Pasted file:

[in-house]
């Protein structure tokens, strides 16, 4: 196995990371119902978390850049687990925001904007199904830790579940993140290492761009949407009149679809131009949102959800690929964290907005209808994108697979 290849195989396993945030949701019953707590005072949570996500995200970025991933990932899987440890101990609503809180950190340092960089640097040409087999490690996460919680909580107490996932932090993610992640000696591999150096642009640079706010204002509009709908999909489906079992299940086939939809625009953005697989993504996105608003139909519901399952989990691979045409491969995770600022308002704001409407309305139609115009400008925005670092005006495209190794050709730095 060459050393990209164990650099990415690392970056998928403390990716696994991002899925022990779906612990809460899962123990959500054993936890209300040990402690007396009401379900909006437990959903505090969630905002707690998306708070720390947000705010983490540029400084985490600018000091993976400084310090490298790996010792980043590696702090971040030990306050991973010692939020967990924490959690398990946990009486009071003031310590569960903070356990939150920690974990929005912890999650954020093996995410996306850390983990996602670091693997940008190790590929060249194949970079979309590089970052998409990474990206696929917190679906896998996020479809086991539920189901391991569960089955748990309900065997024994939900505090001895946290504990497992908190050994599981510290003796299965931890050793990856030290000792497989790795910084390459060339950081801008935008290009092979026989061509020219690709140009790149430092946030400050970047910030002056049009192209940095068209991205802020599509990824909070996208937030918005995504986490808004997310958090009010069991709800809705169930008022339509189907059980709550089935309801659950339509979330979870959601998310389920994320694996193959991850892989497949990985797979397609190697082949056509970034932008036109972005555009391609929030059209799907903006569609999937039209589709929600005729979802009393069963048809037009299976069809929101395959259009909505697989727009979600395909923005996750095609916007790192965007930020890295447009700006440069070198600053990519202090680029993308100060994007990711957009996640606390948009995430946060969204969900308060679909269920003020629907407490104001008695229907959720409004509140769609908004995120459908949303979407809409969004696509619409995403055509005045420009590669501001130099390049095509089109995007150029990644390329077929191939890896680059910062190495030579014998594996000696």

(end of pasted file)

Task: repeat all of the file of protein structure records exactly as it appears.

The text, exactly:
[in-house]
């Protein structure tokens, strides 16, 4: 196995990371119902978390850049687990925001904007199904830790579940993140290492761009949407009149679809131009949102959800690929964290907005209808994108697979 290849195989396993945030949701019953707590005072949570996500995200970025991933990932899987440890101990609503809180950190340092960089640097040409087999490690996460919680909580107490996932932090993610992640000696591999150096642009640079706010204002509009709908999909489906079992299940086939939809625009953005697989993504996105608003139909519901399952989990691979045409491969995770600022308002704001409407309305139609115009400008925005670092005006495209190794050709730095 060459050393990209164990650099990415690392970056998928403390990716696994991002899925022990779906612990809460899962123990959500054993936890209300040990402690007396009401379900909006437990959903505090969630905002707690998306708070720390947000705010983490540029400084985490600018000091993976400084310090490298790996010792980043590696702090971040030990306050991973010692939020967990924490959690398990946990009486009071003031310590569960903070356990939150920690974990929005912890999650954020093996995410996306850390983990996602670091693997940008190790590929060249194949970079979309590089970052998409990474990206696929917190679906896998996020479809086991539920189901391991569960089955748990309900065997024994939900505090001895946290504990497992908190050994599981510290003796299965931890050793990856030290000792497989790795910084390459060339950081801008935008290009092979026989061509020219690709140009790149430092946030400050970047910030002056049009192209940095068209991205802020599509990824909070996208937030918005995504986490808004997310958090009010069991709800809705169930008022339509189907059980709550089935309801659950339509979330979870959601998310389920994320694996193959991850892989497949990985797979397609190697082949056509970034932008036109972005555009391609929030059209799907903006569609999937039209589709929600005729979802009393069963048809037009299976069809929101395959259009909505697989727009979600395909923005996750095609916007790192965007930020890295447009700006440069070198600053990519202090680029993308100060994007990711957009996640606390948009995430946060969204969900308060679909269920003020629907407490104001008695229907959720409004509140769609908004995120459908949303979407809409969004696509619409995403055509005045420009590669501001130099390049095509089109995007150029990644390329077929191939890896680059910062190495030579014998594996000696």